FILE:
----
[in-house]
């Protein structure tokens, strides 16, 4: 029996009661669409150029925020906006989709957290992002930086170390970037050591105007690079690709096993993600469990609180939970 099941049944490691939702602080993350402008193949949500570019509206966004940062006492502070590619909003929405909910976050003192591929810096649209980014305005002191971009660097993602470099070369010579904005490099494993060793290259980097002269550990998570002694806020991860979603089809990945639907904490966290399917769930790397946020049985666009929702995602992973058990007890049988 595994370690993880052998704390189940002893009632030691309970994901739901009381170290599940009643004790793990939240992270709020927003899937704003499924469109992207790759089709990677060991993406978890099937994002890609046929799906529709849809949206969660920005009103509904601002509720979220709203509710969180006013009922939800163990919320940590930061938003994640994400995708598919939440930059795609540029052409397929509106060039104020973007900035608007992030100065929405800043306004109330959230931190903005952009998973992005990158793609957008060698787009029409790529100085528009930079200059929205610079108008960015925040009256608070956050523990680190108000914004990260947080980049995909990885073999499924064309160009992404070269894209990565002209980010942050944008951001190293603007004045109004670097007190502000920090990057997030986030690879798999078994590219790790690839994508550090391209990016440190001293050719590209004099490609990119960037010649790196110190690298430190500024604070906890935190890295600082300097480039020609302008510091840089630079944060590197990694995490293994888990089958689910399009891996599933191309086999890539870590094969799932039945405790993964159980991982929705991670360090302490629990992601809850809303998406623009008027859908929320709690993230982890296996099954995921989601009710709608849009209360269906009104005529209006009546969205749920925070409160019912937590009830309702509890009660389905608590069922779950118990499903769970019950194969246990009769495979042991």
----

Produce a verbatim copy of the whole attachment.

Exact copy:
[in-house]
């Protein structure tokens, strides 16, 4: 029996009661669409150029925020906006989709957290992002930086170390970037050591105007690079690709096993993600469990609180939970 099941049944490691939702602080993350402008193949949500570019509206966004940062006492502070590619909003929405909910976050003192591929810096649209980014305005002191971009660097993602470099070369010579904005490099494993060793290259980097002269550990998570002694806020991860979603089809990945639907904490966290399917769930790397946020049985666009929702995602992973058990007890049988 595994370690993880052998704390189940002893009632030691309970994901739901009381170290599940009643004790793990939240992270709020927003899937704003499924469109992207790759089709990677060991993406978890099937994002890609046929799906529709849809949206969660920005009103509904601002509720979220709203509710969180006013009922939800163990919320940590930061938003994640994400995708598919939440930059795609540029052409397929509106060039104020973007900035608007992030100065929405800043306004109330959230931190903005952009998973992005990158793609957008060698787009029409790529100085528009930079200059929205610079108008960015925040009256608070956050523990680190108000914004990260947080980049995909990885073999499924064309160009992404070269894209990565002209980010942050944008951001190293603007004045109004670097007190502000920090990057997030986030690879798999078994590219790790690839994508550090391209990016440190001293050719590209004099490609990119960037010649790196110190690298430190500024604070906890935190890295600082300097480039020609302008510091840089630079944060590197990694995490293994888990089958689910399009891996599933191309086999890539870590094969799932039945405790993964159980991982929705991670360090302490629990992601809850809303998406623009008027859908929320709690993230982890296996099954995921989601009710709608849009209360269906009104005529209006009546969205749920925070409160019912937590009830309702509890009660389905608590069922779950118990499903769970019950194969246990009769495979042991």